I have been busy again with charms but this time they are for an upcoming swap I am having on my Yahoo group. I wanted to be prepared since the last charm swap had 48 people signed up. I made a charm for everyone back then and I wanted to do it for this one too simply because I want one of each of the charms that come in. Selfish I know but I just love charms.
Here are all the details on how I did them.
1. The top set of charms is a simple wooden school ruler. I pulled the metal strip out of it and cut it into 1" sections. (See if you can spot where I used the metal strip later on in another set of charms.) The bottom row of ruler pieces are metal leafed because I didn't want to cover up the original writing on the ruler. The top row has various pieces and parts attached to the ruler with very teeny tiny, eeny weeny brass screws. The middle row of ruler pieces have wooden shapes glued to the ruler. I added the words to them by using a set of metal alpha punches usually used for marking metal. Then I painted them black making sure to get the paint down into the letters. I then took Rub-N-Buff and lightly rubbed it over the shape with my finger making sure not to get it into the letters.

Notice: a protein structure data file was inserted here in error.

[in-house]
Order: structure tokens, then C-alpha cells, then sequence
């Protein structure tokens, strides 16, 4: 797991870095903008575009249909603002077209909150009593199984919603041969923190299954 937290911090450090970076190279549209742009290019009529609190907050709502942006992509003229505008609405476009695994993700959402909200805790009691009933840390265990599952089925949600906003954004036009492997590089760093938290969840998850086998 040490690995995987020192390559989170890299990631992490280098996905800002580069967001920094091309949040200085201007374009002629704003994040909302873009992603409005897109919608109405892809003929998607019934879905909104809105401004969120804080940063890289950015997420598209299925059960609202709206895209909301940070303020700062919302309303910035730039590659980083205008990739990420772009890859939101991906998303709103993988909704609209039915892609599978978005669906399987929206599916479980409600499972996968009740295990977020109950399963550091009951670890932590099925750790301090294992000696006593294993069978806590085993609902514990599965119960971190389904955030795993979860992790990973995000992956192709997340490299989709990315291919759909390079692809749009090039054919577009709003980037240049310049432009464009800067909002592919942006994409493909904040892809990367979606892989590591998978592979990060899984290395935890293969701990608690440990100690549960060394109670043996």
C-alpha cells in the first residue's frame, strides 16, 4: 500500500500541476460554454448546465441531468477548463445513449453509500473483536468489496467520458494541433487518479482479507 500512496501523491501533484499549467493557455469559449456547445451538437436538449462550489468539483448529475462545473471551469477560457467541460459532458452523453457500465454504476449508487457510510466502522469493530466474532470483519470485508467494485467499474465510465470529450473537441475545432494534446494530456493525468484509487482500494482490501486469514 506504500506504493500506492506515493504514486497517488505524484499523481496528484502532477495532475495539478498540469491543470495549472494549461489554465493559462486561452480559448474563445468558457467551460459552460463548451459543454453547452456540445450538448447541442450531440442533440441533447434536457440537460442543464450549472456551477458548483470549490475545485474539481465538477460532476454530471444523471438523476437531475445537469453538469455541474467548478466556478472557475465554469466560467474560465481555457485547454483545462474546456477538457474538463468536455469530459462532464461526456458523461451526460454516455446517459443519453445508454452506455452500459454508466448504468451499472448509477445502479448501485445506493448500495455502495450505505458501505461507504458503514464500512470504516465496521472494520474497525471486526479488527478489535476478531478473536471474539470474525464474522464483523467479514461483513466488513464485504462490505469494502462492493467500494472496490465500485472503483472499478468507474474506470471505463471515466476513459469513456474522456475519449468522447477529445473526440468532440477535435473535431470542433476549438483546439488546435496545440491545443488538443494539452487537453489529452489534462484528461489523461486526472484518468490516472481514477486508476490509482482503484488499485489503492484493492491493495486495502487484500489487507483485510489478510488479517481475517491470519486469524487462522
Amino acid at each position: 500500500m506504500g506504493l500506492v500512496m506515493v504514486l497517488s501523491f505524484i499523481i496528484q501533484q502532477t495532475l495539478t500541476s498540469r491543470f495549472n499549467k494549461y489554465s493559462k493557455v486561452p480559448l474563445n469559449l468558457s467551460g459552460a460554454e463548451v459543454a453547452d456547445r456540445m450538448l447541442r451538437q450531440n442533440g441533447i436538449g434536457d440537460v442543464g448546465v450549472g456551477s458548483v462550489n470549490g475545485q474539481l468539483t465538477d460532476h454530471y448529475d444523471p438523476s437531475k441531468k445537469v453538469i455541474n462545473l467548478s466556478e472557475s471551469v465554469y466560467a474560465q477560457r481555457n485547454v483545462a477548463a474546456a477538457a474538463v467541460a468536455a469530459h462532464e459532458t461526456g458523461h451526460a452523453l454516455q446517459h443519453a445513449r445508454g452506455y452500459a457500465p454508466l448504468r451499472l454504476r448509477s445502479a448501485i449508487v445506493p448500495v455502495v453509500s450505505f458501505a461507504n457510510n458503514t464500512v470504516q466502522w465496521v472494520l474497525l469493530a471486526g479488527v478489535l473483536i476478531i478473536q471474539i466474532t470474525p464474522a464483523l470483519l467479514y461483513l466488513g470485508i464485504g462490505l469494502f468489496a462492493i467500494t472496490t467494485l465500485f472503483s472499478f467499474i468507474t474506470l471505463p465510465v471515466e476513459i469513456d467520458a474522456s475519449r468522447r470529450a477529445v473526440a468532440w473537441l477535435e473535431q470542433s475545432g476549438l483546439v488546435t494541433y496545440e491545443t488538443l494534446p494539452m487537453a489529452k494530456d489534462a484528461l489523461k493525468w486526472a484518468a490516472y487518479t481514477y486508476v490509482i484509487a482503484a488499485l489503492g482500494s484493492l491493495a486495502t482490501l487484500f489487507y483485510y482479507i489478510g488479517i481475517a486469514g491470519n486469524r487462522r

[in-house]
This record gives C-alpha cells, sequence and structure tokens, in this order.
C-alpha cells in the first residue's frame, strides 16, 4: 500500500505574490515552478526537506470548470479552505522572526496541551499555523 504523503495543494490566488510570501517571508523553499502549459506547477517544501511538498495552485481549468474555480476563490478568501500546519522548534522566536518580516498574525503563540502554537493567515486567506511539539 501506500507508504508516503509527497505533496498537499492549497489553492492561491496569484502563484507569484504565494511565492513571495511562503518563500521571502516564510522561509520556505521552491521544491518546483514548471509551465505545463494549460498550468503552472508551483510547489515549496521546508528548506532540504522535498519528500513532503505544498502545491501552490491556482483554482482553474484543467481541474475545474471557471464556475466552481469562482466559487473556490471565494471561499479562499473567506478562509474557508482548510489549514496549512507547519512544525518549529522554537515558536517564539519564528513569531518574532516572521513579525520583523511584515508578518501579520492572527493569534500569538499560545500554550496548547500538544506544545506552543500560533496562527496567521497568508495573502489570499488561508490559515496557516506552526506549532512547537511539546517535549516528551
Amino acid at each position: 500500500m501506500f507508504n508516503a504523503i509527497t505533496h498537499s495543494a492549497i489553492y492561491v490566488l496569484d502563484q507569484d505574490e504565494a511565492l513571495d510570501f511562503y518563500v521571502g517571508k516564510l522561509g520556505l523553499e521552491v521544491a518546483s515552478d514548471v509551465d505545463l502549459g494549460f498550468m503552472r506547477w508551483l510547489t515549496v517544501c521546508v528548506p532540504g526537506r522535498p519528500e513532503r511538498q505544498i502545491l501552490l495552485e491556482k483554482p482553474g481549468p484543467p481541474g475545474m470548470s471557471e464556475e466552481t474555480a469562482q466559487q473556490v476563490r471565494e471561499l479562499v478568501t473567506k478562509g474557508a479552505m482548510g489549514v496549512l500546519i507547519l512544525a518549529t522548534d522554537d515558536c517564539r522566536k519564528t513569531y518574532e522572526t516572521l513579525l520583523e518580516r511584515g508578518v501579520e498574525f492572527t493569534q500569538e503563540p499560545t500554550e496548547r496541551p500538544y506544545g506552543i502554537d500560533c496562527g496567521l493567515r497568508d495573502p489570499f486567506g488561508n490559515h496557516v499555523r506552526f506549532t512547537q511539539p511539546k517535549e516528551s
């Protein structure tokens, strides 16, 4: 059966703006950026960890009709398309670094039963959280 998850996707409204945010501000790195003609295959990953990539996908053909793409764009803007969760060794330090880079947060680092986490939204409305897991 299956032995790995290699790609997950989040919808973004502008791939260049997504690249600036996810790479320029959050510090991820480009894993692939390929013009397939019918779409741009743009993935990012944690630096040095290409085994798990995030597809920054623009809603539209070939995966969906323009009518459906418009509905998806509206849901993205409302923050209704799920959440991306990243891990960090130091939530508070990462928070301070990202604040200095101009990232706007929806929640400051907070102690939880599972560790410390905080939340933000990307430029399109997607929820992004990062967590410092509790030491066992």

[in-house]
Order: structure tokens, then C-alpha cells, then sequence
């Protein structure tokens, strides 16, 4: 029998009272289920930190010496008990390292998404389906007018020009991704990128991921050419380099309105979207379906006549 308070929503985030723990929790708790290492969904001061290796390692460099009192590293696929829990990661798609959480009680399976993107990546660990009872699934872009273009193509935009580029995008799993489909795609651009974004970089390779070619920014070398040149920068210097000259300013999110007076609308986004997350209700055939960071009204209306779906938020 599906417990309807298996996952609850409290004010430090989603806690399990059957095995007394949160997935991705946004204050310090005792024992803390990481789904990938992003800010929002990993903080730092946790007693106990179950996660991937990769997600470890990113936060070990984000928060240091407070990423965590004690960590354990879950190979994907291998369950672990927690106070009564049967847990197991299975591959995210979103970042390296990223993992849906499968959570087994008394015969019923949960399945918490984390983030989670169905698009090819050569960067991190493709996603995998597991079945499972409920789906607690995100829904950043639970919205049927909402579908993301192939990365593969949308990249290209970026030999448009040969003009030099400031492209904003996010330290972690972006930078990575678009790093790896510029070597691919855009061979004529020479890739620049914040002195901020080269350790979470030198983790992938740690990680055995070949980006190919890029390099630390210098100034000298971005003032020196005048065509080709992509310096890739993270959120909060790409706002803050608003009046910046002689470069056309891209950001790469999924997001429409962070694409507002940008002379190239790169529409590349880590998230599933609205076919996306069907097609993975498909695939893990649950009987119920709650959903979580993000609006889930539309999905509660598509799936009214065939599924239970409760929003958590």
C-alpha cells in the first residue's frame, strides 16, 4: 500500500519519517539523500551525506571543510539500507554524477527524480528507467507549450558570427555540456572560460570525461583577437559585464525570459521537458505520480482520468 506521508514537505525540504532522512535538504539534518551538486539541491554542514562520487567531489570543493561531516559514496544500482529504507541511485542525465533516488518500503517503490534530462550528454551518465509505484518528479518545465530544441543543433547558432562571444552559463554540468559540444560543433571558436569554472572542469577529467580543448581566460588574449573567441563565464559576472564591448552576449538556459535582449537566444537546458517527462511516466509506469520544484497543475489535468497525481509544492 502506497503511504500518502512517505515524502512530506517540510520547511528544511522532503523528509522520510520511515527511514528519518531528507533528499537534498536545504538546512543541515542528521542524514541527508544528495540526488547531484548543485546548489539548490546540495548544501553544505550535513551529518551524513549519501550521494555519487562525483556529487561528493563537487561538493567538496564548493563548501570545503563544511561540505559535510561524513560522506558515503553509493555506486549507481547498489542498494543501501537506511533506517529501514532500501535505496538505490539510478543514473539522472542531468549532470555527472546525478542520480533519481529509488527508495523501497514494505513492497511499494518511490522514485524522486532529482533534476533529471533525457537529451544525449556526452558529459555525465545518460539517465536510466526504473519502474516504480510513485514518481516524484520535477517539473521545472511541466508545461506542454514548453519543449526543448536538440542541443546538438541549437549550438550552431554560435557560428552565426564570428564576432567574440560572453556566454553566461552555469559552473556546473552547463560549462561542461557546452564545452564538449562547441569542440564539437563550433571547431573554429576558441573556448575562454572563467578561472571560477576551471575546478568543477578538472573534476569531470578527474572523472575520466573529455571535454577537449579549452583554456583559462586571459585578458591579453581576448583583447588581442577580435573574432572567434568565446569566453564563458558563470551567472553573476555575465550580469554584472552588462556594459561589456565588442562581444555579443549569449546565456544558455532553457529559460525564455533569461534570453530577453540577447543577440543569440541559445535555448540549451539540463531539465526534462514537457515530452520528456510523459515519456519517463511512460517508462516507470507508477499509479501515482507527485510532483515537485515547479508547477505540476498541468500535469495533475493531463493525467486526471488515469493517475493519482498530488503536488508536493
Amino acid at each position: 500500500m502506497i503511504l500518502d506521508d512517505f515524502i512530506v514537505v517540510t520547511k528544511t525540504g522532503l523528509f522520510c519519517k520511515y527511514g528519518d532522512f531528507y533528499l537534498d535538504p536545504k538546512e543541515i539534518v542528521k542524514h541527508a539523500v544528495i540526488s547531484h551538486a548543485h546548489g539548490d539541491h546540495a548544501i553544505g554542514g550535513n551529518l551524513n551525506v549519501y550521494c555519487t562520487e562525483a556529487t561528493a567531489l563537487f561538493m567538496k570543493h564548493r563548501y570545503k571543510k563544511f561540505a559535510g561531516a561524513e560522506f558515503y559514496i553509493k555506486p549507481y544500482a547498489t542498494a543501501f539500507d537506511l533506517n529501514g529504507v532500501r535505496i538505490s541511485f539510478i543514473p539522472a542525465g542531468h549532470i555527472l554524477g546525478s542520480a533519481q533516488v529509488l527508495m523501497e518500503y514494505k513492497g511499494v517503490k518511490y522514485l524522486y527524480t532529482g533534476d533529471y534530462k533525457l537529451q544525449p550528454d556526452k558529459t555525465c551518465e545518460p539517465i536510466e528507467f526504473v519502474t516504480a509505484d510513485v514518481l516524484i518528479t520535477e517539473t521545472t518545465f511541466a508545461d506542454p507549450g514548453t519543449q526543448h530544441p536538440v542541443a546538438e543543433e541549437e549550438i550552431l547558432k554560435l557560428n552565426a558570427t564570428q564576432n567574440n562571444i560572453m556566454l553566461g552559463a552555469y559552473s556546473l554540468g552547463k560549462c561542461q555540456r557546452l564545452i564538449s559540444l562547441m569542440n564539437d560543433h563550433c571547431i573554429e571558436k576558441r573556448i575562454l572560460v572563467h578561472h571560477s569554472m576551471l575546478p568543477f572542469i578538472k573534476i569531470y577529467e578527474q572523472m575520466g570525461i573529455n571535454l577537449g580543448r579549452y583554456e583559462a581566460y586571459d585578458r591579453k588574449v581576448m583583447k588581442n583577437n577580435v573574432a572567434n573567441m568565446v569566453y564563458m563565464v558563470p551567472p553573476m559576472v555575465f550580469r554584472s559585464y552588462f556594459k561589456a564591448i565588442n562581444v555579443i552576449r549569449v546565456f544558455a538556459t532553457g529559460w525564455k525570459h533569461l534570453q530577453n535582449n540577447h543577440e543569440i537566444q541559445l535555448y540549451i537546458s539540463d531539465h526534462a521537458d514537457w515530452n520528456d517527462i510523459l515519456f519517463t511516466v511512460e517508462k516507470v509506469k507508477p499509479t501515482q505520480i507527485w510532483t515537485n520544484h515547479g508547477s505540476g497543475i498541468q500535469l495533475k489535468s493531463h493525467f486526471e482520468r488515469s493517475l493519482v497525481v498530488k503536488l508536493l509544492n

2. The "faux" ceramic pieces are actually made from polymer clay. I took white clay and rolled it out and doubled it over then stamped various rubberstamps into the clay to leave impressions. I baked them and then smeared liquid polymer clay into the impressions that was colored with alcohol inks. (YEAH.... I found a new use for alcohol inks.) I lightly wiped off the excess liquid clay with my fingers to make the white show up more. I then baked them a second time and glazed them all with glossy varnish.
3. The last set of charms are made from bullet casings. On my recent trip up north I was able to collect 2 more huge baggies of bullet casings. For the top set I took about 3" lengths of various fibers all in the same color family and folded them over a piece of 20 gauge wire. I then twisted the wire around to create a loop and then squished it tight to hold the fibers. I jammed the end into the bullet casing and up through a hole I had drilled previously and made another loop to hang them by. The bottom set of bullet casings use that piece of metal that I pulled out of the rulers. (Were you able to spot it?) I folded a 2"piece in half and then curled the ends in to resemble a heart. Then I hung them on a jump ring and then an eyepin which was threaded through a hole drilled in the top and looped over to hang them from. Each bullet casing then has a small strip of french writing from an old book glued around the top. (I varnished the bullets to make sure the paper would stay glued on.)